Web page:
As of March 9, 2020, Italy has been put on near-total lockdown to contain the spread of the coronavirus. It is the worst hit country outside of China with more than 70,000 infected. Bonnie Khan – a Trinidadian living in Venice, Italy – is recording her life during the lockdown.
Wednesday 25 March developments
- Number of infected people in Italy: 74.386
- Number of fatalities: 7,503
- The peak is coming. With the downward trend in the infection rate confirmed today, it’s expected to peak at the end of March.
- Despite this decline, the south of Italy is bracing for a possible upturn in numbers as they are ‘behind the curve’. Some cities in the north like Verona, may still be hard hit as a spill over from Bergamo.
- April 14 is the proposed date to end this most stringent form of lockdown.
How often do you pee? I ask because when nurses go to work here now, they’re dressed from head to toe in protective gear covering every inch of skin and not allowed to eat, drink or use the bathroom during their shift. It’s not guaranteed that they’ll only have one shift.
I know this is not unique to nurses in Italy working during an unprecedented national crisis. I’ve seen this in action in the NHS (albeit without the extreme protective gear) and for sure, it is business as usual for many nurses around the world. When my son Arrigo was just six weeks old, he contracted a rare form of bacterial meningitis (he only ever does ‘rare’ and ‘unique’, this kid, he loves to keep us on our toes!). One of our nurses – a young Irish lady, all of 27 years – had already worked 80 hours that week. Yet she was there with us, chatting, reassuring and doing her best job with my little baby. She wasn’t even at the end of her shift.
Nurses: I salute you. I cheer you on. I desperately wish I could do more for you than just stay home. There are not enough words or clever turns of phrase that could express the gratitude you are owed.
Since the crisis hit, 25 doctors have died, one nurse has taken her life and more than 5,000 medical professionals have contracted the virus. That’s how you know this is a war. That’s how you know that even when the numbers start going down, Italy will have another serious problem on its hands: it’s health system.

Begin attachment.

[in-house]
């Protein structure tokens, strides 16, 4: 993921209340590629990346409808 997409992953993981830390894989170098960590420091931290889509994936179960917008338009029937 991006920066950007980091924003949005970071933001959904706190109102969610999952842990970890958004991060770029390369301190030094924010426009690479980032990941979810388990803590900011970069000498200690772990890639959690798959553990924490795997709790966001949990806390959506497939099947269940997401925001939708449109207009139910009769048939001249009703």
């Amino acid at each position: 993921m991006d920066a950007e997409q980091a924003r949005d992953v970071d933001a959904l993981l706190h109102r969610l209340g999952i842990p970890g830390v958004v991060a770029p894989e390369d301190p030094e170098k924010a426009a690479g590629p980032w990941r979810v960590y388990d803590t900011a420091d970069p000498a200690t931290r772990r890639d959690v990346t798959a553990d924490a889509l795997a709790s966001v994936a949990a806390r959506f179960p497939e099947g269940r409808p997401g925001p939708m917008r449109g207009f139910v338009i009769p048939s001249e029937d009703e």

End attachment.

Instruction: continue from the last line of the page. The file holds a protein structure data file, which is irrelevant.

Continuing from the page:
It’s not just the medical professionals. So many others are keeping the wheels turning for us, the stay-at-homers: protective services, supermarket workers, pharmacists, garbage collectors, postmen, my dentist (😊), and of course, those companies who are providing the IT bandwidth that makes it possible for us to keep in touch. THANK YOU.
Economic measures for hard times
I lost my job today. It’s cool. It’s the sign of the times. But I am a freelance consultant and this comes with the territory, which is why I have plans in place for when there’s no work.
Like the health system, no one can get a handle on what the economy will look like whenever this is over. The Italian government has signed a €25 billion package to help self-employed workers and prevent companies from laying off their people during the crisis. Key points of this package include:
- €600 payment for self-employed people for March
- Parental leave payments that cover half your monthly income if you had to take time off to take care of the children
- Guaranteeing employee rights: Companies cannot lay off employees for the next two months without justified objective reasons
- For lower paid employees, Government will give €100 ‘bonuses’ in April
- Families to be given €600 vouchers to cover childcare costs
- Self-employed and freelancers could ask to have their mortgages deferred by 18 months if they can prove their income fell by a third
- Shop owners will get 60% tax credit for rent in March (this does not apply to all shops, groceries and pharmacies are excluded for instance)
- Taxes suspended for those deemed essential workers (healthcare, truck drivers, cooks, protective services) until May
- Around €150 million will go toward overtime in the healthcare sector
- €130 million set aside to support film and cinema
There is hope again here. But we’re not yet at the halfway point.
Andrà tutto bene, it will all be okay.
Please stay inside.
Till next time.
See parts 1 to 6 below: